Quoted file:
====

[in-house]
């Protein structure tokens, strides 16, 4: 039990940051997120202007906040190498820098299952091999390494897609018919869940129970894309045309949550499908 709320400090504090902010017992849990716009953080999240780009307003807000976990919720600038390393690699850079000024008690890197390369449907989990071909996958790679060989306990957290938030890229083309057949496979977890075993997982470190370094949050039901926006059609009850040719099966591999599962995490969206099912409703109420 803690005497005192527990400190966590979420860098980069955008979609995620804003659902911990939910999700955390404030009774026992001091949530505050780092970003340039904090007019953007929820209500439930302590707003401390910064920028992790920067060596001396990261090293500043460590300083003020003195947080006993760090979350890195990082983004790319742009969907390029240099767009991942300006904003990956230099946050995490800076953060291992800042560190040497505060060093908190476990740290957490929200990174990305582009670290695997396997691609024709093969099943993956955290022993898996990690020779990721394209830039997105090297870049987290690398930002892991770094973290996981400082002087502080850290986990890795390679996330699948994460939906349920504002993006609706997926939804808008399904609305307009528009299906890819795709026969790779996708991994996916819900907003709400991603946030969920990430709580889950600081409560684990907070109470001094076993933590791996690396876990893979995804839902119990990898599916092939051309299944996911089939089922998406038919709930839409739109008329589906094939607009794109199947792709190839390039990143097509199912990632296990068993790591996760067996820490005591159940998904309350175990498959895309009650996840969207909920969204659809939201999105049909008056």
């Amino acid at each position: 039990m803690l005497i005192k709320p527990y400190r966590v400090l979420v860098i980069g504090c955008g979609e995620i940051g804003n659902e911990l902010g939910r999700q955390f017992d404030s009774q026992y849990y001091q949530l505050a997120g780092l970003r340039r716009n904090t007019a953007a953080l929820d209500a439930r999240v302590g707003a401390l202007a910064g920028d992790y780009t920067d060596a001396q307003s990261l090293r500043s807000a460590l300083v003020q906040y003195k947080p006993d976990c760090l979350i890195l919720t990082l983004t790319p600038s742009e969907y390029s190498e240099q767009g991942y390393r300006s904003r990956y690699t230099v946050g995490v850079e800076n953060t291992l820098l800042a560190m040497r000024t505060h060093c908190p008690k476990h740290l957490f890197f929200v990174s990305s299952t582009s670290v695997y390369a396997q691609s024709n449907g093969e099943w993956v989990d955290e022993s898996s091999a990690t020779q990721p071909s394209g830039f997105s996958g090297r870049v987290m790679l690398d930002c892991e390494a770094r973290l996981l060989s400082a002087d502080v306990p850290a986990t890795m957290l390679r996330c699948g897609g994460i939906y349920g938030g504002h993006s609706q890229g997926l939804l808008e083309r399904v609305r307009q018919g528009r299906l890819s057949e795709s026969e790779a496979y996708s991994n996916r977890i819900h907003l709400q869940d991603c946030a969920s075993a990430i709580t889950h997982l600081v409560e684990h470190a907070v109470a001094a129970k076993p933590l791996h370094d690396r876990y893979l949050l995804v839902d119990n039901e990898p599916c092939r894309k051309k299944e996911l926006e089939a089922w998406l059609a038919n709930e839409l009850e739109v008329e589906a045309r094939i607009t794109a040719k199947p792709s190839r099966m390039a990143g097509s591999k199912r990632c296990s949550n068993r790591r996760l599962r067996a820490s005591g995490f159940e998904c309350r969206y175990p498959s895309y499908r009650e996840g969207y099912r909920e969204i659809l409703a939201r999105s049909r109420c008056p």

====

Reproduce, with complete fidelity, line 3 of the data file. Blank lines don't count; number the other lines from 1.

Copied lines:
């Amino acid at each position: 039990m803690l005497i005192k709320p527990y400190r966590v400090l979420v860098i980069g504090c955008g979609e995620i940051g804003n659902e911990l902010g939910r999700q955390f017992d404030s009774q026992y849990y001091q949530l505050a997120g780092l970003r340039r716009n904090t007019a953007a953080l929820d209500a439930r999240v302590g707003a401390l202007a910064g920028d992790y780009t920067d060596a001396q307003s990261l090293r500043s807000a460590l300083v003020q906040y003195k947080p006993d976990c760090l979350i890195l919720t990082l983004t790319p600038s742009e969907y390029s190498e240099q767009g991942y390393r300006s904003r990956y690699t230099v946050g995490v850079e800076n953060t291992l820098l800042a560190m040497r000024t505060h060093c908190p008690k476990h740290l957490f890197f929200v990174s990305s299952t582009s670290v695997y390369a396997q691609s024709n449907g093969e099943w993956v989990d955290e022993s898996s091999a990690t020779q990721p071909s394209g830039f997105s996958g090297r870049v987290m790679l690398d930002c892991e390494a770094r973290l996981l060989s400082a002087d502080v306990p850290a986990t890795m957290l390679r996330c699948g897609g994460i939906y349920g938030g504002h993006s609706q890229g997926l939804l808008e083309r399904v609305r307009q018919g528009r299906l890819s057949e795709s026969e790779a496979y996708s991994n996916r977890i819900h907003l709400q869940d991603c946030a969920s075993a990430i709580t889950h997982l600081v409560e684990h470190a907070v109470a001094a129970k076993p933590l791996h370094d690396r876990y893979l949050l995804v839902d119990n039901e990898p599916c092939r894309k051309k299944e996911l926006e089939a089922w998406l059609a038919n709930e839409l009850e739109v008329e589906a045309r094939i607009t794109a040719k199947p792709s190839r099966m390039a990143g097509s591999k199912r990632c296990s949550n068993r790591r996760l599962r067996a820490s005591g995490f159940e998904c309350r969206y175990p498959s895309y499908r009650e996840g969207y099912r909920e969204i659809l409703a939201r999105s049909r109420c008056p």